A Good School – Richard Yates

a good schoolI am a total sucker for prep school stories, and A Good School doesn’t disappoint. Yates delves into the private lives of the prep school boys and their disillusioned professors without the pitfalls of sentimentality or melodrama. There is no doubt that the tales related in this novel are semi-autobiographical.

Set in early 1940s Connecticut at a second-tier boys’ school, Dorset Academy, A Good School mainly follows the newly-admitted-at-reduced-tuition Bill Grove. Pigeon-chested from a family of divorce, Grove is a lackluster student who only thrives while working on the school paper. So many adolescent concerns are addressed here: trying to break in as the “new kid,” wanting to be besties with another boy and not knowing how to handle it without being smothering, being smothered by another boy who thinks you’re the bees knees, all while trying to pass French and find a tuxedo for the dance. The sexual hazing is fierce at Dorset, and there is a touching scene with a boy and his father who are both trying to accept it and move past the humiliation. These stories all happen under the threatening future that as soon as they graduate, they will be fighting in the war.

There are several privileged rich boys at Dorset, but, much to the surprise of many professors, there are several boys in attendance from lower-income households as well. It comes as no surprise, then, that Dorset is in bankruptcy. These boys and their parents are clinging with a tenuous grasp to the idea that Dorset is still “a good school.”

This is mostly a coming-of-age tale, although Yates also includes the stories of some of the professors: the cuckolded handicapped professor, the nonchalant French professor doing the cuckolding, the sexual awakening of Dr. Stone’s blossoming daughter. These stories present a well-rounded view of Dorset Academy, but also touch on the human condition, and include the failings and unwitting triumphs of these men struggling to find purpose at a floundering institution.

The closure of the school, and the final chapters that focus on Bill Grove reminiscing about his time at Dorset, are under the shadow of a sense of resignation and anguish, but also nostalgia.

This a fun story with dark undertones. Highly recommended.

 

 

 

The Burgess Boys – A review

burgessboys

Compared to Strout’s other novels that I’ve read, the famous Olive Kitteridge, Amy and Isabelle, and, most recently, My Name is Lucy Barton, The Burgess Boys was a disappointment. This novel will not let you down if you’re seeking relatable character development and subtly crafted family dysfunction that Strout adroitly molds into her novels; however, this one fell flat for me.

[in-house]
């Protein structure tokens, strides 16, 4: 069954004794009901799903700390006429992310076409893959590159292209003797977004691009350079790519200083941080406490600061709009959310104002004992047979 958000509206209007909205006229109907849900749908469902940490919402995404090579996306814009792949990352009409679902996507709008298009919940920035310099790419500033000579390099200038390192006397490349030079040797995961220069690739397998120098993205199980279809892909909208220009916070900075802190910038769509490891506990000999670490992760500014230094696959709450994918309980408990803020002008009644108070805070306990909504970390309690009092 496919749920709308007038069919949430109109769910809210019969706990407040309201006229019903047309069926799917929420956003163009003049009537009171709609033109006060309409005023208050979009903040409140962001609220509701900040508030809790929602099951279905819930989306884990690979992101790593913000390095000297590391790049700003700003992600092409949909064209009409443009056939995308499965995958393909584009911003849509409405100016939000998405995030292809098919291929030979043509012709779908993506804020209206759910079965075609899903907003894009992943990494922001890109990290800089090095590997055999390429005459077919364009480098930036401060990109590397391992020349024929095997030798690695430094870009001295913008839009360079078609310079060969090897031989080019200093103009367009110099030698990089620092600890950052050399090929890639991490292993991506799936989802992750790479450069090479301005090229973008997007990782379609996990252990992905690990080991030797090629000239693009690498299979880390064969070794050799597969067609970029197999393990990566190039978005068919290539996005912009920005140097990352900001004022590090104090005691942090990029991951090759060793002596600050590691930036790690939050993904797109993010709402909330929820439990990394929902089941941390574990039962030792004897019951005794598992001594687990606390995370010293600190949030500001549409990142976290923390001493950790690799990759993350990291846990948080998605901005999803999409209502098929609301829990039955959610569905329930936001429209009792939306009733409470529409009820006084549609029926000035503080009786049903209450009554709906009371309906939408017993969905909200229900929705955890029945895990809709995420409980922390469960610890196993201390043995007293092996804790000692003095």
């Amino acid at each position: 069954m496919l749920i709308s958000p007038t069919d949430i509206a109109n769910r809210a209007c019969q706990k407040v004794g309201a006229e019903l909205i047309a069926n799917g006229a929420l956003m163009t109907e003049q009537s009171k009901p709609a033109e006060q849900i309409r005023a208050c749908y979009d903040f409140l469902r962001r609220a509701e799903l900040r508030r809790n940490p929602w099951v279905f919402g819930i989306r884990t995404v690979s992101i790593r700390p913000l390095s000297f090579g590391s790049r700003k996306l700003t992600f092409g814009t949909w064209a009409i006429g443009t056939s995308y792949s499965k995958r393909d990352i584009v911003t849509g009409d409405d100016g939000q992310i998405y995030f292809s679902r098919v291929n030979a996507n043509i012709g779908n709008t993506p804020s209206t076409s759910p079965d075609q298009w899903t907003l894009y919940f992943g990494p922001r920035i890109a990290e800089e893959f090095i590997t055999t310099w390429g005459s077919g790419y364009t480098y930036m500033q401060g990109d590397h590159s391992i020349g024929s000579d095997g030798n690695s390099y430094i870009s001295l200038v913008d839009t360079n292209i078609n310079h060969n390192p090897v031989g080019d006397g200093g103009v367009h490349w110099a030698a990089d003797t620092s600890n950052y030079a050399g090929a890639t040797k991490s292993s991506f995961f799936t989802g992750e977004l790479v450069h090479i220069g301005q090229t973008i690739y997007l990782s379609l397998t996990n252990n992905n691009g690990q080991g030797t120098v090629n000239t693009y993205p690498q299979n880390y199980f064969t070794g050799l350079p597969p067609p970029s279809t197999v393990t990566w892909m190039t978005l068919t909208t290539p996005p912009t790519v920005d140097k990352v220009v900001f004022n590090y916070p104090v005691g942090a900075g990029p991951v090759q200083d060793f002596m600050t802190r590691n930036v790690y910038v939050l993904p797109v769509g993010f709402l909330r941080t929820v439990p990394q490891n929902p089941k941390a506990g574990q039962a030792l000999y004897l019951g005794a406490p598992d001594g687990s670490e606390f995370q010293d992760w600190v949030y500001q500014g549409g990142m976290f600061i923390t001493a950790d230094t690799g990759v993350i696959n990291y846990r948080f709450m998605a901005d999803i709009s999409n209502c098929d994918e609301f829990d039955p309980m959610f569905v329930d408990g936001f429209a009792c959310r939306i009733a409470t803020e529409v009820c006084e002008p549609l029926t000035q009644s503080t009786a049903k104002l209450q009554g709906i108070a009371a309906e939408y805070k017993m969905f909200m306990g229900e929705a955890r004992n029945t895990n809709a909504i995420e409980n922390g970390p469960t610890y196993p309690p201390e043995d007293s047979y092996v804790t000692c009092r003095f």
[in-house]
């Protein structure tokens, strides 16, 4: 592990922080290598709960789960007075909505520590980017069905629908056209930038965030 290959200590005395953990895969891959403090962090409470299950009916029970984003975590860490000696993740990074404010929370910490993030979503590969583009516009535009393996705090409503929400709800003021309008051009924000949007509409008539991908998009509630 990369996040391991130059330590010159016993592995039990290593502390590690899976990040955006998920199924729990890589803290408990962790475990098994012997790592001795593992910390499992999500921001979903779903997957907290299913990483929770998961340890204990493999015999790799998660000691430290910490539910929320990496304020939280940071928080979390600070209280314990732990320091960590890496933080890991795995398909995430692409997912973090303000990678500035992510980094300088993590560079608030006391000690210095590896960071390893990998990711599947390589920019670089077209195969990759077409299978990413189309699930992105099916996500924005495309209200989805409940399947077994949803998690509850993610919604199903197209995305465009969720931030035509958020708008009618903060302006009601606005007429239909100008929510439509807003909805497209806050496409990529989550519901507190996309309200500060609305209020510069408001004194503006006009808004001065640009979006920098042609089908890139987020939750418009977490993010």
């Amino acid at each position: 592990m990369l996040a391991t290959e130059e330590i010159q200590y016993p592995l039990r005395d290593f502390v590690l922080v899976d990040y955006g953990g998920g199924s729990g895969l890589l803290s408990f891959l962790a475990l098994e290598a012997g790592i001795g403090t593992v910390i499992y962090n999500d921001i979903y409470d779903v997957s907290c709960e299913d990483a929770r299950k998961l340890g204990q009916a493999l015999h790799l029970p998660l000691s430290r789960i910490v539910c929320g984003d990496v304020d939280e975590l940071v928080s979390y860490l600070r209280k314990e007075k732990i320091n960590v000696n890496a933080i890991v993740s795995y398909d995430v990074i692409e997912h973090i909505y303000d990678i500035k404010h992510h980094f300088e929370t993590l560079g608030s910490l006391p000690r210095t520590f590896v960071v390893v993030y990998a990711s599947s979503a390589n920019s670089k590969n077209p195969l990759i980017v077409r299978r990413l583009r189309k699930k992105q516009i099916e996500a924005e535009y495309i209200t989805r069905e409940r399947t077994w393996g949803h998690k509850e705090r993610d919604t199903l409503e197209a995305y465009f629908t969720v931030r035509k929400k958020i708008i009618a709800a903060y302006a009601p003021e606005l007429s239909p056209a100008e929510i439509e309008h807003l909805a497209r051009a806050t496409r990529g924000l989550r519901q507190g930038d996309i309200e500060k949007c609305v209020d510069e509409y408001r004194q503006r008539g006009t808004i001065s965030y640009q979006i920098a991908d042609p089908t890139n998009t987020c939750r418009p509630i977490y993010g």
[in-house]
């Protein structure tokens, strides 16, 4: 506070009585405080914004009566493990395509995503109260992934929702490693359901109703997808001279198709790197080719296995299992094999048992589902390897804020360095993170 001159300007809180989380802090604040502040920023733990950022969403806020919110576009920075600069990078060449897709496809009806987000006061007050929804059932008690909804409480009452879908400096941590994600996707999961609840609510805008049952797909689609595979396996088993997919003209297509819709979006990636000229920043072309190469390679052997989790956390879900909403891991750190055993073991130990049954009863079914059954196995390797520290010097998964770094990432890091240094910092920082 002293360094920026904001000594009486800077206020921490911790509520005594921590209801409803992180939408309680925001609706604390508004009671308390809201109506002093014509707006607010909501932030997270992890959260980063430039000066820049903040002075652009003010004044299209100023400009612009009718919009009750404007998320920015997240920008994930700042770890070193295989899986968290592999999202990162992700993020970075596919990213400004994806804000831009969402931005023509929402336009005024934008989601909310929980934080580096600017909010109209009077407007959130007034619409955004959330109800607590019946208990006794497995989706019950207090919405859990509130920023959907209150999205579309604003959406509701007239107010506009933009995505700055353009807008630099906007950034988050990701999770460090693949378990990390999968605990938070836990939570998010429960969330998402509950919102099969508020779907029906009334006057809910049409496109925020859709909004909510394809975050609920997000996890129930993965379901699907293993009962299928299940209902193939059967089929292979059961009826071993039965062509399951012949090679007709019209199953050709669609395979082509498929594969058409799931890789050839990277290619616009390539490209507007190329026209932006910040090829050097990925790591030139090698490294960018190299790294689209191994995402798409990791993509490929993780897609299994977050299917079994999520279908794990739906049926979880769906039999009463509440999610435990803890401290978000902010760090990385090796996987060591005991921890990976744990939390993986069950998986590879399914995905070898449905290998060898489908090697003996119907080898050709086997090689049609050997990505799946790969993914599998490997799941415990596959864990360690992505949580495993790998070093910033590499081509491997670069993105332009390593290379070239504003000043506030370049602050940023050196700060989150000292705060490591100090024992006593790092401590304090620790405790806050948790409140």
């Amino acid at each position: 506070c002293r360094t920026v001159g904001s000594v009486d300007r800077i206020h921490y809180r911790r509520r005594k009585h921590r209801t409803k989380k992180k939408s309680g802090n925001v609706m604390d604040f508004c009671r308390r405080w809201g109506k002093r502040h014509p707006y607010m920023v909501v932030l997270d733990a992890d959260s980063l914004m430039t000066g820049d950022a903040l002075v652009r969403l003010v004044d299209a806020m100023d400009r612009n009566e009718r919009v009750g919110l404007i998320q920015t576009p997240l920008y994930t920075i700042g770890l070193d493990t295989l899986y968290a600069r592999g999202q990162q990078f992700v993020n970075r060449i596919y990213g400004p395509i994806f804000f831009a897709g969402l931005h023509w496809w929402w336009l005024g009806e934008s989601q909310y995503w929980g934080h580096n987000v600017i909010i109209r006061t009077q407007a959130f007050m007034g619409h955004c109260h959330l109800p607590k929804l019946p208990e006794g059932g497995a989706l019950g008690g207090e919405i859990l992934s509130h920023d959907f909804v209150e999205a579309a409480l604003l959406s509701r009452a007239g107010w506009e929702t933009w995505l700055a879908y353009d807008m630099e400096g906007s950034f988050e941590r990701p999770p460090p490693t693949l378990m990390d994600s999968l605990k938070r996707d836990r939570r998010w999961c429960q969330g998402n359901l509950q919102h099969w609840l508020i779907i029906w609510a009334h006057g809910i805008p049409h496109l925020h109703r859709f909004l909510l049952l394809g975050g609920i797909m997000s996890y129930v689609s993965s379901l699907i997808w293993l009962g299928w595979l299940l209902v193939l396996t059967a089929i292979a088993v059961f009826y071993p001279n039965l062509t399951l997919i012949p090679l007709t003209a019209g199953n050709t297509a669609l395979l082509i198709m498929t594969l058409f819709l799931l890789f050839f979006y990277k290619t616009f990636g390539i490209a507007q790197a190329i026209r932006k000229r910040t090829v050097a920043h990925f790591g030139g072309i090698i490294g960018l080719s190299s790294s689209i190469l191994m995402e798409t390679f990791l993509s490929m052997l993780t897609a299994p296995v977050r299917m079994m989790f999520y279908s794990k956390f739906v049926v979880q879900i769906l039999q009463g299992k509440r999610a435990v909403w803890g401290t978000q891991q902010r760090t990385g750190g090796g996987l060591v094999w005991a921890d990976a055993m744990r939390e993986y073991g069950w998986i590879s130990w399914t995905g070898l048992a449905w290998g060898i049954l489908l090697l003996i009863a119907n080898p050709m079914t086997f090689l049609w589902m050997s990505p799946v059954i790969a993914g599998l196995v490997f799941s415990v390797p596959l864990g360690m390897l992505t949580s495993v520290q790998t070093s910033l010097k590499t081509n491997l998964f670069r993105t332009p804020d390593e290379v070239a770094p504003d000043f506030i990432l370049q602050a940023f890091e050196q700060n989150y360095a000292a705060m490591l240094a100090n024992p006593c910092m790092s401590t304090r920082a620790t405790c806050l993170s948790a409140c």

Based on the flap copy, I expected this story to focus on the inflammatory tale of a young boy, Zach, arrested for throwing a pig’s head into a mosque in a small town in Maine, and the racially-divided townspeople’s reactions to this hate crime. Strout introduces some Somali characters here, but never takes them anywhere, and occasionally drops in mild epithets to explain the complacent attitudes of the Mainers towards the immigrant Somalis, but that’s as far as it goes. This aspect of the story just eventually faded into nowhere. Instead, Strout takes a left turn and begins to explore the relationships among Zach’s mother, Susan, and her two brothers, Jim and Bob.

The Susan/Jim/Bob dysfunction was mildly interesting, but not nearly as introspective as the relationships explored in Strout’s other work. These characters were slightly more one-dimensional: the difficult sister, the ignored but has a heart of gold middle brother, the asshole litigator eldest brother. I didn’t really care for any of them. The minor characters were much more fascinating – the Somali refuge, the woman minister whose aims are only vaguely described, Bob’s conflicted ex-wife. Those characters would have possibly made a more interesting story than the trio of Maine upper-middle-classers dealing with a long ago family tragedy.

My main complaint with this book? Jim was a self-indulgent, insecure, arrogant asshole and everyone kowtowed to him. Over and over and over again. “It’s okay, Jim, we know that you were rude to everyone, but you’ve had a difficult time keeping up with all your lies. Poor Jim! Come here and give me a hug!”

Kill him, already. Come on, Bob, throw a drink in his face. Kick him out, Susan, and slash his tires. I kept waiting for this to happen and it never did. It left me exhaling at the end with a “that’s it?” expression on my face.

If you’ve never read Strout, start with Olive Kitteridge or Amy and Isabelle. They’re both awe-inspiring. Try this one if you’re a die-hard fan, as I am. I’ll keep reading anything she puts on paper and I’d love to take her out for tea. Call me, Elizabeth, I still love you!